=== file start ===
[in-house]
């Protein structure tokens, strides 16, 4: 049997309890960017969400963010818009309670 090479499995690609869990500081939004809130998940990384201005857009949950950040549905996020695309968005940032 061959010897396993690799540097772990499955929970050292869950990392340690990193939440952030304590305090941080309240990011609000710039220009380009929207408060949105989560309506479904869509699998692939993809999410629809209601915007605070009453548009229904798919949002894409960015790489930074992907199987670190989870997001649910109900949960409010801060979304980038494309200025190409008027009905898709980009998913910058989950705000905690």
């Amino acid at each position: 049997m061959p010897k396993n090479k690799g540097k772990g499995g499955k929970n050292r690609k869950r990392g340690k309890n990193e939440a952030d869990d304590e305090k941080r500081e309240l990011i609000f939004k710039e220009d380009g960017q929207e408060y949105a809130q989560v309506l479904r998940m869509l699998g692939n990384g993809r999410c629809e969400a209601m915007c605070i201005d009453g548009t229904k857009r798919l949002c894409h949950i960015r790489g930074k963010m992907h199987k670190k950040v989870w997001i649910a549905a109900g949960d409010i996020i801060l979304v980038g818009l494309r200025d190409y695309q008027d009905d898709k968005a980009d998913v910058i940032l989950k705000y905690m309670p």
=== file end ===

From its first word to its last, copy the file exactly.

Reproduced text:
[in-house]
């Protein structure tokens, strides 16, 4: 049997309890960017969400963010818009309670 090479499995690609869990500081939004809130998940990384201005857009949950950040549905996020695309968005940032 061959010897396993690799540097772990499955929970050292869950990392340690990193939440952030304590305090941080309240990011609000710039220009380009929207408060949105989560309506479904869509699998692939993809999410629809209601915007605070009453548009229904798919949002894409960015790489930074992907199987670190989870997001649910109900949960409010801060979304980038494309200025190409008027009905898709980009998913910058989950705000905690």
């Amino acid at each position: 049997m061959p010897k396993n090479k690799g540097k772990g499995g499955k929970n050292r690609k869950r990392g340690k309890n990193e939440a952030d869990d304590e305090k941080r500081e309240l990011i609000f939004k710039e220009d380009g960017q929207e408060y949105a809130q989560v309506l479904r998940m869509l699998g692939n990384g993809r999410c629809e969400a209601m915007c605070i201005d009453g548009t229904k857009r798919l949002c894409h949950i960015r790489g930074k963010m992907h199987k670190k950040v989870w997001i649910a549905a109900g949960d409010i996020i801060l979304v980038g818009l494309r200025d190409y695309q008027d009905d898709k968005a980009d998913v910058i940032l989950k705000y905690m309670p």